In my recent blog post titled Drawing as Thinking…and a Treasure Map about #MadMapMarch, I wrote how I delved into some journal articles that explained the benefits of using different ways to express ourselves as a challenge to the way we think. In this case, it was comic books.
That is, drawing our thoughts in a comic book format to allow us to present our ideas in a non-text, non-linear and structured way.
While I was drawing my own comics, I shared them on Twitter seeking feedback and also my in-the-moment reflections on Snapchat which I use as a daily video journal.
This got me thinking about a recent interview with the Modern Workplace Alliance (an alliance of 5 specialist partners who offer services in digital transformations) where they asked me to define learning in the modern workplace. I realised I had illustrated an example of it in my own way.
That is, I learn best when I dabble in experiments and then share my findings across different social platforms however, other people have their own ways too.
Now you may have some questions as to how it pertains to you at work.
You may be thinking, sharing thoughts as comics?
Are you encouraging people at work to draw AT WORK?
Are you telling people to show and share their work on PUBLIC social media for ALL to see?
Settings these tools and methods aside for a moment, let’s consider what I’m saying here.
What Does Learning in the Modern Workplace Look Like?
Learning in the modern workplace is about your people being able to express their thinking in different ways and methods and to start conversations.
Learning is making meaning; and making meaning comes in different forms of expression that cannot be dictated, mandated or controlled by any manager, team or department.
- Encouraging people to take time to reflect on what they’re doing and why so that they construct their own meaning of their daily work problems.
- Making thinking, stories and experiences visible to others and expressed in such a way that makes the most sense.
- Not restricting learning to mean “training” or using specific tools and platforms like a Learning Management System; or attendance to workshops and classroom events.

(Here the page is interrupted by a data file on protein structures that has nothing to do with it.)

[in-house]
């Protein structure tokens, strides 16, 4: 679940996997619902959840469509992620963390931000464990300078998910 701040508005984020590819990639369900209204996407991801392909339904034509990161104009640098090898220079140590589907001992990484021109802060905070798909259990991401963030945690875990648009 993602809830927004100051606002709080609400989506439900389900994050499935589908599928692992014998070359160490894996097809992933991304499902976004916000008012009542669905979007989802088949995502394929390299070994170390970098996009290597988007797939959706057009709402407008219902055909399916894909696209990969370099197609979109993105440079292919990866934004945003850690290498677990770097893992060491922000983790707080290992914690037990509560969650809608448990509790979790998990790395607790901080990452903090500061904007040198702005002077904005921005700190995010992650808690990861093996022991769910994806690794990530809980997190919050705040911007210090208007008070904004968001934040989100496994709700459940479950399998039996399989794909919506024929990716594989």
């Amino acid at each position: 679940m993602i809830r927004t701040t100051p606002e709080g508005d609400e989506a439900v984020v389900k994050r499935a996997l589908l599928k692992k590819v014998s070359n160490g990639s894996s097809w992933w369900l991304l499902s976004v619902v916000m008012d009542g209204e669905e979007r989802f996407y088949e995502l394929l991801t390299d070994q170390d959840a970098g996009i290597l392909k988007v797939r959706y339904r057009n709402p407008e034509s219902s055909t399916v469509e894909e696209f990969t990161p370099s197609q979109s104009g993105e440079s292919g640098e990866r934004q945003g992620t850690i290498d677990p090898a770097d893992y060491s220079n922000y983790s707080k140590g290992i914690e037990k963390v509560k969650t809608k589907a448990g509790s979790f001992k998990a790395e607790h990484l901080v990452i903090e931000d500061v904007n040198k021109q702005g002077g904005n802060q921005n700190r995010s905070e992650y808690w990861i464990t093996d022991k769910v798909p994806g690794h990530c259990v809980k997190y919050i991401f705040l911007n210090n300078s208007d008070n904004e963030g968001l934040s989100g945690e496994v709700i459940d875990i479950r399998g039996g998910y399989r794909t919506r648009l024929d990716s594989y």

When you think of learning in the workplace, think of the projects that you are doing; the team that you work with; the organisation that you work for; the spaces you work and connect in; the networks that you are part; and the tools that allow you to communicate and collaborate.
Now think what ties these all together.
It’s people – and the conversations you have with them.
Your ‘aha’ moments usually come about when someone shares an idea that you may have never thought about.
That’s the learning I’m talking about.
Think of your work as a flow from which you can add your own unique insights that only you have because you bring completely different approaches, questions and considerations than others. By talking to your peers, opportunities emerge to innovate, see new patterns, form insights to construct new meaning and new possibilities.
Learning in the workplace is all about opening your mind up to new possibilities.
What Does a Modern Worker Who Learns at Work Look Like?
A modern worker who learns at work:
- Sees opportunities in their work and projects so that they grow and develop with each new interaction and challenge
- Resists the urge to make their work and projects familiar to them because that’s how they’ve always done it in the past and that’s how they’ll continue to do them in the future
- Is able to see different contexts in front of them and change to suit – and then change again tomorrow and the day after that
- Uses any tool, platform or medium to express themselves in their own unique way; and/or seek out people they need to connect with
- May not know what to do, but knows the questions to ask and the people to seek out to help them solve it
- Sees through the daily non-value add and mundane distractions of work to focus on things that really matter – relationships
- Sees trends and patterns where others have failed to make connections
- Doesn’t follow templates, best practice or use ‘one size fits all’ approaches
- Takes time to self-reflect on actions and outcomes and how they can further improve by taking a genuine interest in nurturing their need for curiosity and deep understanding of themselves and how they interact with others
- Shares their knowledge, skills and experiences openly, publicly and transparently helping others in the process.